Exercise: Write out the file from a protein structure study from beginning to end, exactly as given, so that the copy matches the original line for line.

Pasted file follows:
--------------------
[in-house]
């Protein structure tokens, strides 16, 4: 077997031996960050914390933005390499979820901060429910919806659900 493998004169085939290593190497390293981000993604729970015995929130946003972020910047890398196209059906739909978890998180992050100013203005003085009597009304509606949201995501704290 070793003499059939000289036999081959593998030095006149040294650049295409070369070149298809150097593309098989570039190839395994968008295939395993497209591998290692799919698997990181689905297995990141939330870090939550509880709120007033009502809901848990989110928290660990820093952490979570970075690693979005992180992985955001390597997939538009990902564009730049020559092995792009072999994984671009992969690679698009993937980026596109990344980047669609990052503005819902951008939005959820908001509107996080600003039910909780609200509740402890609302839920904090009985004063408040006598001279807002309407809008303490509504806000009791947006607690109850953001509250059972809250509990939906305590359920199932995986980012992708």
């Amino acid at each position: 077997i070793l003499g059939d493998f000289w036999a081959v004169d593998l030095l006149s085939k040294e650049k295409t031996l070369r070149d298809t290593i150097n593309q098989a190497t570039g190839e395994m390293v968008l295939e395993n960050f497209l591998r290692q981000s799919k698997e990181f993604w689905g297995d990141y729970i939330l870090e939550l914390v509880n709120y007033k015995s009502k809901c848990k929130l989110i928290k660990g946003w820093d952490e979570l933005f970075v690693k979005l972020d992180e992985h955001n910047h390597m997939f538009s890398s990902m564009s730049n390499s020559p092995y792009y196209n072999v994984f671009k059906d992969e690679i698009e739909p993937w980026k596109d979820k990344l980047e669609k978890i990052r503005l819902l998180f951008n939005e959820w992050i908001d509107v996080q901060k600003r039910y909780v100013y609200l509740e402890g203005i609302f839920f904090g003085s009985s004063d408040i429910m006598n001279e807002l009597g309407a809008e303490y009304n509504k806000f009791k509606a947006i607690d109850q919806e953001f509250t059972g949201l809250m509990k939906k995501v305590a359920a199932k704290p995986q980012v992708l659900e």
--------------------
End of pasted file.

[in-house]
């Protein structure tokens, strides 16, 4: 077997031996960050914390933005390499979820901060429910919806659900 493998004169085939290593190497390293981000993604729970015995929130946003972020910047890398196209059906739909978890998180992050100013203005003085009597009304509606949201995501704290 070793003499059939000289036999081959593998030095006149040294650049295409070369070149298809150097593309098989570039190839395994968008295939395993497209591998290692799919698997990181689905297995990141939330870090939550509880709120007033009502809901848990989110928290660990820093952490979570970075690693979005992180992985955001390597997939538009990902564009730049020559092995792009072999994984671009992969690679698009993937980026596109990344980047669609990052503005819902951008939005959820908001509107996080600003039910909780609200509740402890609302839920904090009985004063408040006598001279807002309407809008303490509504806000009791947006607690109850953001509250059972809250509990939906305590359920199932995986980012992708």
């Amino acid at each position: 077997i070793l003499g059939d493998f000289w036999a081959v004169d593998l030095l006149s085939k040294e650049k295409t031996l070369r070149d298809t290593i150097n593309q098989a190497t570039g190839e395994m390293v968008l295939e395993n960050f497209l591998r290692q981000s799919k698997e990181f993604w689905g297995d990141y729970i939330l870090e939550l914390v509880n709120y007033k015995s009502k809901c848990k929130l989110i928290k660990g946003w820093d952490e979570l933005f970075v690693k979005l972020d992180e992985h955001n910047h390597m997939f538009s890398s990902m564009s730049n390499s020559p092995y792009y196209n072999v994984f671009k059906d992969e690679i698009e739909p993937w980026k596109d979820k990344l980047e669609k978890i990052r503005l819902l998180f951008n939005e959820w992050i908001d509107v996080q901060k600003r039910y909780v100013y609200l509740e402890g203005i609302f839920f904090g003085s009985s004063d408040i429910m006598n001279e807002l009597g309407a809008e303490y009304n509504k806000f009791k509606a947006i607690d109850q919806e953001f509250t059972g949201l809250m509990k939906k995501v305590a359920a199932k704290p995986q980012v992708l659900e």